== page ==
Review Summary: “I felt no pain ‘till I was down and I was told that I was bleeding. And even then I knew I wasn’t done”
It’s becoming increasingly difficult to put pen to paper with music criticism without falling into derivative tropes. It seems like a recurring theme in modern music criticism is that a band or artist needs to continuously reinvent themselves to remain “relevant” or to receive praise. Look around and you’ll find complaints of “retreading” or “staying the same” in lieu of actual, you know, critical thought
. Were this not enough, to progress too much is to be lambasted for exploring too far outside an established sound. Unintuitive, yes, making it damn near impossible for musicians to do, well, anything without getting flack. With this in mind, The Hands That Thieve
becomes even more an impressive and admirable feat. Streetlight Manifesto, as always, appear to not give a *** as they opt to do their own thing without any regard towards what people think. Yes, The Hands That Thieve
is in essence a rinse and repeat of everything the band has ever done. And frankly, thank God for that.
Streetlight Manifesto are the de facto ska poster children, generally popping up whenever people begin to describe the inane differences between the various “waves” of the genre. But it speaks a lot about the band’s influence and legacy that they’ve remained such a powerful force, despite extended breaks between releases. Perhaps it is because the band has always been so incredibly accessible, that nearly anyone can become hooked. Even those with a disdain for all forms of punk can become engrossed in the palpable energy and incredibly fun vibes that the band gives off. The Hands That Thieve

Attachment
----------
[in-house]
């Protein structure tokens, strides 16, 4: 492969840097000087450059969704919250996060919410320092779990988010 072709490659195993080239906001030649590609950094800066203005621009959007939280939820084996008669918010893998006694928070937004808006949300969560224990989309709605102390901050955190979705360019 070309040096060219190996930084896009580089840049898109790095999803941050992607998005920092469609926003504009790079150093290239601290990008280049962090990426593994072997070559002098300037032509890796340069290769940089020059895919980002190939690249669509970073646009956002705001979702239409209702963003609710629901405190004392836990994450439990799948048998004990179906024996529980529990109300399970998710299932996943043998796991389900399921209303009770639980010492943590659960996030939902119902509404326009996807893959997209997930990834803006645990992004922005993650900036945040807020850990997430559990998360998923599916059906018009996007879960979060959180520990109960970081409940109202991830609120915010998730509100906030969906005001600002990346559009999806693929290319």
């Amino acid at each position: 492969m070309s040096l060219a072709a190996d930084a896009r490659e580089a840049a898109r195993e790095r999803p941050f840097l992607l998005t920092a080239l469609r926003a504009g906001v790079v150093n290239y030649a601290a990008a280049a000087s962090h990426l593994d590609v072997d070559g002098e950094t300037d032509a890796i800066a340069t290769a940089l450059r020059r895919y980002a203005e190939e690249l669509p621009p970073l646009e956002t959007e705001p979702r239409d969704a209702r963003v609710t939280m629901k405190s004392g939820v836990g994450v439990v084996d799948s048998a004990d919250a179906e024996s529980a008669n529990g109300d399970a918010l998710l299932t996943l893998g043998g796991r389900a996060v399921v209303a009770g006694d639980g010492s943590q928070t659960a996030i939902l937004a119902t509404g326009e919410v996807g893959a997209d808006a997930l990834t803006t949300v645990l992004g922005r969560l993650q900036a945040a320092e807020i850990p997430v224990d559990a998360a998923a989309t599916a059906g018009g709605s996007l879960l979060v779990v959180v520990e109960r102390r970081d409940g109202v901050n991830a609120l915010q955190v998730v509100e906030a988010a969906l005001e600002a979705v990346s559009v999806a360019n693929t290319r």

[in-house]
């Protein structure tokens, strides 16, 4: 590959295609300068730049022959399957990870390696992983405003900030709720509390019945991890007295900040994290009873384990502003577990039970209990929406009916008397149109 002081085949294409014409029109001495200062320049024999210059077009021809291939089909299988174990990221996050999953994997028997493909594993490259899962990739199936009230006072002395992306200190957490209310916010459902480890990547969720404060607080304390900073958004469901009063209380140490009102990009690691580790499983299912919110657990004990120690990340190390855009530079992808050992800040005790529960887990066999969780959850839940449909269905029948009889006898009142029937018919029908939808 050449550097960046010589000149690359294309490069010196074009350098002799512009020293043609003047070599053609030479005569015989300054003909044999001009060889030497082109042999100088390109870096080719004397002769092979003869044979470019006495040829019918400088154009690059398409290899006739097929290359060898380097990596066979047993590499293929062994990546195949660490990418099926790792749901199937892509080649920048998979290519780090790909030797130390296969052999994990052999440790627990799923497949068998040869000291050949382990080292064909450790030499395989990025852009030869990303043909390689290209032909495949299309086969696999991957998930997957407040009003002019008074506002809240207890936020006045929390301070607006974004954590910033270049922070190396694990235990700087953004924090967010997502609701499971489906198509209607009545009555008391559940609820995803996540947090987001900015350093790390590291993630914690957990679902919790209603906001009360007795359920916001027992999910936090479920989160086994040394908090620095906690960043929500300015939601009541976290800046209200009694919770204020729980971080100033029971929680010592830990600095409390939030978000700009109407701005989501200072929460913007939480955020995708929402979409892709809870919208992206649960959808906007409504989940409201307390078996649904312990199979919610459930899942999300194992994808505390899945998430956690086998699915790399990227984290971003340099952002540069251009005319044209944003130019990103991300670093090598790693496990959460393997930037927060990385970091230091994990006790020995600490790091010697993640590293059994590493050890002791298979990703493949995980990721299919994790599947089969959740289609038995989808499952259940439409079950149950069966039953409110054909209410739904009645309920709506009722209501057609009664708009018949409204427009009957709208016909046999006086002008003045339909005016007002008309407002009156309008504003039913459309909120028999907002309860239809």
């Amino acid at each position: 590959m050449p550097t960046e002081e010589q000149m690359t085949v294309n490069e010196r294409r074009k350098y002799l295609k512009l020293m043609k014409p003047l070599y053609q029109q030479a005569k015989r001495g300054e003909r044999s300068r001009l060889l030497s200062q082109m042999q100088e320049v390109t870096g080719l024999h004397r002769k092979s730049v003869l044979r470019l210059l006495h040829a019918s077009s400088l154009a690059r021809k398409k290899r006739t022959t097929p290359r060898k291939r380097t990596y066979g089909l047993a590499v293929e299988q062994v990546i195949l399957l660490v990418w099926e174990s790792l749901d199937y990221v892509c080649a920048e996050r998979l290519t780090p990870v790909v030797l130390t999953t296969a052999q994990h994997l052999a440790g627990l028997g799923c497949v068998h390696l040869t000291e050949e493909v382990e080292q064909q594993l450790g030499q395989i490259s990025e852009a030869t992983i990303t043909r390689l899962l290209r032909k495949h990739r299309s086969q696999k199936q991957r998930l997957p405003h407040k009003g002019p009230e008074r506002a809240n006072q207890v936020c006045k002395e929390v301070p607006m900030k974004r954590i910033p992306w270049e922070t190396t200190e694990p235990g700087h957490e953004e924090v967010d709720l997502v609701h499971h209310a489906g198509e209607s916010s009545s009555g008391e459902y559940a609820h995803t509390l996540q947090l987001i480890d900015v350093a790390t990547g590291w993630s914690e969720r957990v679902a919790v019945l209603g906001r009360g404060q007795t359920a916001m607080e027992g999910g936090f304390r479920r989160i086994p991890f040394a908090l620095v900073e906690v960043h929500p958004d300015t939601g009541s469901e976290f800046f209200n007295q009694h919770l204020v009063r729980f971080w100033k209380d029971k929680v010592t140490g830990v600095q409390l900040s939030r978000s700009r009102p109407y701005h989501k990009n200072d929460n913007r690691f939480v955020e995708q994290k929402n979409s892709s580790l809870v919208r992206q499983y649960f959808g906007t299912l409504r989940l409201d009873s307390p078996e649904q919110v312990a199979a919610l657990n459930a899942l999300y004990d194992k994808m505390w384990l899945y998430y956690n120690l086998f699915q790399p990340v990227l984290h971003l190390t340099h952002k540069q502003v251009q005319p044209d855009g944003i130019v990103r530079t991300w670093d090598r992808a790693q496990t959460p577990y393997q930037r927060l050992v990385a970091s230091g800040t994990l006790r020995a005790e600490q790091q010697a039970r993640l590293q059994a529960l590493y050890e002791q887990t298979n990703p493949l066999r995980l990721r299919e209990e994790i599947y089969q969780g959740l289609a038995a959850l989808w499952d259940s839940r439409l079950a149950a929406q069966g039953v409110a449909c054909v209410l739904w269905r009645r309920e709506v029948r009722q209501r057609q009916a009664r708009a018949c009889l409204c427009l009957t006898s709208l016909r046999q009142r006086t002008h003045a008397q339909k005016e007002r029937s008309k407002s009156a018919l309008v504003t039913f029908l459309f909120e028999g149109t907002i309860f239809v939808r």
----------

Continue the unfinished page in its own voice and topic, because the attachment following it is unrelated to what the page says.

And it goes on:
is the perfect representation of this; a thoroughly enjoyable romp with surprising depth that is everything to love about Streetlight Manifesto.
As stated, the band’s third outing is very much similar to their previous opus’ Everything Went Numb
and Somewhere in the Between
. Keeping with tradition, each second is stuffed with clamoring horns, woodwinds, and guitar. It sounds enormous at every turn thanks in part to a production that ties everything together perfectly. The pace is blistering and explosive, with Streetlight Manifesto never sounding so good. This goes a long way in helping make each selection shine. Lyrically, The Hands That Thieve
is rather surprising, standing as one of the most mature and intricately written works of the band's career. While always delightful, Streetlight tackle some lofty subjects here with fervor, all while seemingly incredibly genuine. But what Streetlight really excel at here, as they have in the past, is crafting the sublime melodies that permeate every song. I remember the very moment I heard the insanely catchy chorus in “With Any Sort of Certainty” for the first time. There was a feeling about it that made me want to clamor along with it, despite not yet knowing the words. It’s a strange feeling, being so familiar with something so new, yet wanting so badly to become better acquainted with it. This is where The Hands That Thieve
gets its staying power.
It’s so predictable, really, that Streetlight Manifesto arise from the ashes after six years only to release yet another modern masterpiece. But that’s what we get with The Hands That Thieve
. It’s so perfectly and lovingly written and produced, recalling everything that made you fall in love with the band and their life affirming sound to begin with.